Which Joe gave his name to ‘sloppy joes’? We look at five interesting sandwiches and their lexical origins.
Enforce the forfeit of (a surety for bail or other recognizance)
- ‘There have been plenty of decided cases in recent years relating to the obligations of sureties and the circumstances in which their recognisances may be estreated in whole or in part.’
- ‘It should not be anticipated that the courts will order the entire bail to be estreated when there is no evidence (other than the certificate) to weigh the appropriate sanction.’
- ‘What the Corporation owned at dissolution was estreated to the Crown.’
A copy of a court record for use in the enforcement of a fine or forfeiture of a recognizance.
- ‘The right to estreat is triggered by the non-attendance of the defendant at court.’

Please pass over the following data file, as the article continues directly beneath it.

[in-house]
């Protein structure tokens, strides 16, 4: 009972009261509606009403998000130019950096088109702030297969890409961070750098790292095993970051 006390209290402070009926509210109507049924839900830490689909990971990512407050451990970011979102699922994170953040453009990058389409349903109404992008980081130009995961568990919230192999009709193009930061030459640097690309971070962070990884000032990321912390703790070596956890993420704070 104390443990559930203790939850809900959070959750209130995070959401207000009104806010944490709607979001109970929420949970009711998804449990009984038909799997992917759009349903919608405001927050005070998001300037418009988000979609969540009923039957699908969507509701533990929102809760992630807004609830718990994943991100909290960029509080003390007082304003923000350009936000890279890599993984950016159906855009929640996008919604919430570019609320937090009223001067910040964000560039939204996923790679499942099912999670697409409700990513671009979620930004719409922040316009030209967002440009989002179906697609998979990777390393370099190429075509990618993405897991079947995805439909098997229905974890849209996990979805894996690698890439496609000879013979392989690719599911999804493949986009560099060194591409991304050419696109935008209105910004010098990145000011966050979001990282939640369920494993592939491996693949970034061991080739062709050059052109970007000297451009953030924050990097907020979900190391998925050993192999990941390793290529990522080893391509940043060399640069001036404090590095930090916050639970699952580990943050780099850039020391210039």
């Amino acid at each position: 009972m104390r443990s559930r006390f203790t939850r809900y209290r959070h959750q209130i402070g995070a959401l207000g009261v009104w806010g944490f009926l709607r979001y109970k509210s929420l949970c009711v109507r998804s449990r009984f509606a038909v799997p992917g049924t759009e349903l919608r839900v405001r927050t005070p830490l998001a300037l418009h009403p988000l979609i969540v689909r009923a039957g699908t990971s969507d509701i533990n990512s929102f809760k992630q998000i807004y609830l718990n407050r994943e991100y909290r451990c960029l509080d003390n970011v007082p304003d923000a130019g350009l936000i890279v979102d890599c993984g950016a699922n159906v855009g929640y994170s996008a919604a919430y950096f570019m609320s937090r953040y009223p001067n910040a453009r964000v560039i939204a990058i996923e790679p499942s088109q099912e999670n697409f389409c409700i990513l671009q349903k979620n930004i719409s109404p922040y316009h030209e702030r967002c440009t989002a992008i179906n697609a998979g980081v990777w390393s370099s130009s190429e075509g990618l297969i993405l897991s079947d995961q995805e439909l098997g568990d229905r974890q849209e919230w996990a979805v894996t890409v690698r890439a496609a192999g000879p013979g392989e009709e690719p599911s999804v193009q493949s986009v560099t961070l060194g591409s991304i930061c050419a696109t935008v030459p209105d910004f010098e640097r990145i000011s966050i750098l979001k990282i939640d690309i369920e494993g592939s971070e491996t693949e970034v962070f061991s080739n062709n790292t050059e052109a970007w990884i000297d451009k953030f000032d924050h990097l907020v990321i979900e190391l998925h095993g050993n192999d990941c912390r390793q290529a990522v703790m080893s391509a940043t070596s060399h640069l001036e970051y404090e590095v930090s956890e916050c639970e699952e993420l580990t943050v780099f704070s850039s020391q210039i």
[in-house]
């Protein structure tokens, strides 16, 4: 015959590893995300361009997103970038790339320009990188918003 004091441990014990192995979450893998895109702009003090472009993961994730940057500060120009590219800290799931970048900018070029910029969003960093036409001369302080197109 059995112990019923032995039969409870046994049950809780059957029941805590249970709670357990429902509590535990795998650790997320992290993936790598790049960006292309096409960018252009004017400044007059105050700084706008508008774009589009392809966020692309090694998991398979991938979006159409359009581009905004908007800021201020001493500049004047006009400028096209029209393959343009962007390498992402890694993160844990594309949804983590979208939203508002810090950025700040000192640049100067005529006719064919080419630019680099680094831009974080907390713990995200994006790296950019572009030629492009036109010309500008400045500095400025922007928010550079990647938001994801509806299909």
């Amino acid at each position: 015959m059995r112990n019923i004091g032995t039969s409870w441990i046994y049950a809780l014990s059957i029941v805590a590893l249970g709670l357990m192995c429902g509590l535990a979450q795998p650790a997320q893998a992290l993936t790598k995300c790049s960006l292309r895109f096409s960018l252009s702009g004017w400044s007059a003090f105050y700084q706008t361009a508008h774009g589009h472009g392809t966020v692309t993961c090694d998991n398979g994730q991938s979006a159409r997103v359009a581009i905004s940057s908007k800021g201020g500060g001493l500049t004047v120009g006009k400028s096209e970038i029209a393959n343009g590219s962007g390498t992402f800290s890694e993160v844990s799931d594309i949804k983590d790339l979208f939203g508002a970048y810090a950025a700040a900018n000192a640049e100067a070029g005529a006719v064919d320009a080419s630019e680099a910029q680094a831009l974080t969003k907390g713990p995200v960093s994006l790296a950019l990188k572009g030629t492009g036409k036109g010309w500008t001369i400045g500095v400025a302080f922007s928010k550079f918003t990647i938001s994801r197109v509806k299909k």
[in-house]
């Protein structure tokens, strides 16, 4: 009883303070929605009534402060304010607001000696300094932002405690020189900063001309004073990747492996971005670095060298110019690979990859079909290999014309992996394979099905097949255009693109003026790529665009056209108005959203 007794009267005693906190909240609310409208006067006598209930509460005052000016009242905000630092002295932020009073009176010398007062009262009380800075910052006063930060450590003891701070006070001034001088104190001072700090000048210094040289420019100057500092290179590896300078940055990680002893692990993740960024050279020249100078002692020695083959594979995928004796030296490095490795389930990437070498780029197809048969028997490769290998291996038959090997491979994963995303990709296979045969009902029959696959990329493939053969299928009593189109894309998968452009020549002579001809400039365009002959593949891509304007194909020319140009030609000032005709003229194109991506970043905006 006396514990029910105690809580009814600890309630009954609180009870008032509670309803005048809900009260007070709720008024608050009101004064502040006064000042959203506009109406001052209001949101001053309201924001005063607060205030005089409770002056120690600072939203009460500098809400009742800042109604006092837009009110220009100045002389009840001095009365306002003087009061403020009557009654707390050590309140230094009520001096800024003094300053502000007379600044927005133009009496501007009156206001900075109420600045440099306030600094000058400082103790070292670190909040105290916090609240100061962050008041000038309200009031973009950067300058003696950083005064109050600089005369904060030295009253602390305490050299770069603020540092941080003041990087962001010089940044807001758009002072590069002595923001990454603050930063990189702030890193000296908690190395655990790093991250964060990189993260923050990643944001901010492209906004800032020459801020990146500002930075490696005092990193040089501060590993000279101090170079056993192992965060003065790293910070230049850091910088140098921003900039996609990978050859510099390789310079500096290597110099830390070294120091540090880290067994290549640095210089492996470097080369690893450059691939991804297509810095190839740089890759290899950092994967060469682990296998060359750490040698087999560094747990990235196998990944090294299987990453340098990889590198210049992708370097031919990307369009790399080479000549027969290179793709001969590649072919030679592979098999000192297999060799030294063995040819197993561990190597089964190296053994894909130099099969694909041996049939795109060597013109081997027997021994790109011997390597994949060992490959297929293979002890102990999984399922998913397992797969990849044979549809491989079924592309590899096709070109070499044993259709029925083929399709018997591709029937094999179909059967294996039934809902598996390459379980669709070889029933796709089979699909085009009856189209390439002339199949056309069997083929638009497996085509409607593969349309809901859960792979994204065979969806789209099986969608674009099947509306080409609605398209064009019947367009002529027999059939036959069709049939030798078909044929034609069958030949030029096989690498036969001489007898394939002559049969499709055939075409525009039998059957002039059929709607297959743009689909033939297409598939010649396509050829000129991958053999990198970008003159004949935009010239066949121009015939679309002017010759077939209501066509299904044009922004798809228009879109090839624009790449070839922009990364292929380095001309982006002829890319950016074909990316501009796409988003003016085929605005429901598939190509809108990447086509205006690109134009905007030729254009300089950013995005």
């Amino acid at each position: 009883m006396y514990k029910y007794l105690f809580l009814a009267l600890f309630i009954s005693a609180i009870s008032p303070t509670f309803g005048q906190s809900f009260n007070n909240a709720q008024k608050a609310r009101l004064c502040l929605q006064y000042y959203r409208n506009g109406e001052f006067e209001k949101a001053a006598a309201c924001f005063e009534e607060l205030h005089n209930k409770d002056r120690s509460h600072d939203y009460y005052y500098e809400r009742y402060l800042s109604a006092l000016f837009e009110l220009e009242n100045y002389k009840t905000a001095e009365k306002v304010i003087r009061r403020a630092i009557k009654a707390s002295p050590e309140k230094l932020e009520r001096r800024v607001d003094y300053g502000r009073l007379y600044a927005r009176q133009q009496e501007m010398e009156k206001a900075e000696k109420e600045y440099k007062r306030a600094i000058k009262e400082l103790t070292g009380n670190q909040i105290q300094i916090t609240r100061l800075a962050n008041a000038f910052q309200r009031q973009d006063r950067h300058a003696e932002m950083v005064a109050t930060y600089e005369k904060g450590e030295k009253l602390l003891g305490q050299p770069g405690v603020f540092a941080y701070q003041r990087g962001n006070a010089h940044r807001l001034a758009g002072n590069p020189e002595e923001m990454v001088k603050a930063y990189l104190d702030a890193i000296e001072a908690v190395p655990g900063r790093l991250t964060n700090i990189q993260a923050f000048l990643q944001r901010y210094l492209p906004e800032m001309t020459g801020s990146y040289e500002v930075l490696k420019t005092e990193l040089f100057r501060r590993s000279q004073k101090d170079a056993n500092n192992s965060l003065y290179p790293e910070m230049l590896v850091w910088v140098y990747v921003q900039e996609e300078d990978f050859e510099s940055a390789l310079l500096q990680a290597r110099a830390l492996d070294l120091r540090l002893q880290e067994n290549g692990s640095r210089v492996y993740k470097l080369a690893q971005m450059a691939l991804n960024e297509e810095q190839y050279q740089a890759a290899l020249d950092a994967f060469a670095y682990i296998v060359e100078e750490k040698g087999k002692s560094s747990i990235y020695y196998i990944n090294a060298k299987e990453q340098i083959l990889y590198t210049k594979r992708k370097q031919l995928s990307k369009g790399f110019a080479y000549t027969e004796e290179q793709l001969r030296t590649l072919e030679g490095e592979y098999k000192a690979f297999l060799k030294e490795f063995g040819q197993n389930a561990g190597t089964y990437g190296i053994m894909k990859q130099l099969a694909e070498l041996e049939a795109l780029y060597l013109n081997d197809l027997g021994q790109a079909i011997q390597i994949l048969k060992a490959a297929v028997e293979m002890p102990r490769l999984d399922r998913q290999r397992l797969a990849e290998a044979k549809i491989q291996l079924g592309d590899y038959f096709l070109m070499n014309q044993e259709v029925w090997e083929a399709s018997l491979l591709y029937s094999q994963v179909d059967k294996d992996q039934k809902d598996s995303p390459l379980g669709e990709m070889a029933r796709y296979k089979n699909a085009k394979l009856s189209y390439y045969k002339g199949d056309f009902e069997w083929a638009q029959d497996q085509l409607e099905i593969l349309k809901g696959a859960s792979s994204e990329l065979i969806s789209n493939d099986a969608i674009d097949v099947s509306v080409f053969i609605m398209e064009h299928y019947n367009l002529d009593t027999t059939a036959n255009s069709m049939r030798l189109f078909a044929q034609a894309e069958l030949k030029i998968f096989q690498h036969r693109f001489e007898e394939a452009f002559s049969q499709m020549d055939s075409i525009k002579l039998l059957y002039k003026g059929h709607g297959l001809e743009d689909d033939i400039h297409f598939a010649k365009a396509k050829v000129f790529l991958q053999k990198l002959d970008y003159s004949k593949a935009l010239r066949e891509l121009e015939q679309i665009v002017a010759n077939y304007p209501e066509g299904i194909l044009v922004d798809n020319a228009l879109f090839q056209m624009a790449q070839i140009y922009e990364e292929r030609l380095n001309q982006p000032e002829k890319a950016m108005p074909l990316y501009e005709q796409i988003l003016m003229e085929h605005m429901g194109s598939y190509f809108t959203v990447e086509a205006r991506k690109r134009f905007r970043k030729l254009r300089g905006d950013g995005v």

Middle English: from Old French estraite, feminine past participle of estraire, from Latin extrahere draw out (see extract).
Are you looking for a word for a foolish person? We explore twelve interesting words to describe the dunderheads in your life.
Before you run for the hills, let’s run through a list of ‘run’ expressions that are running through our minds.
The definitions of ‘buddy’ and ‘bro’ in the OED have recently been revised. We explore their history and increase in popularity.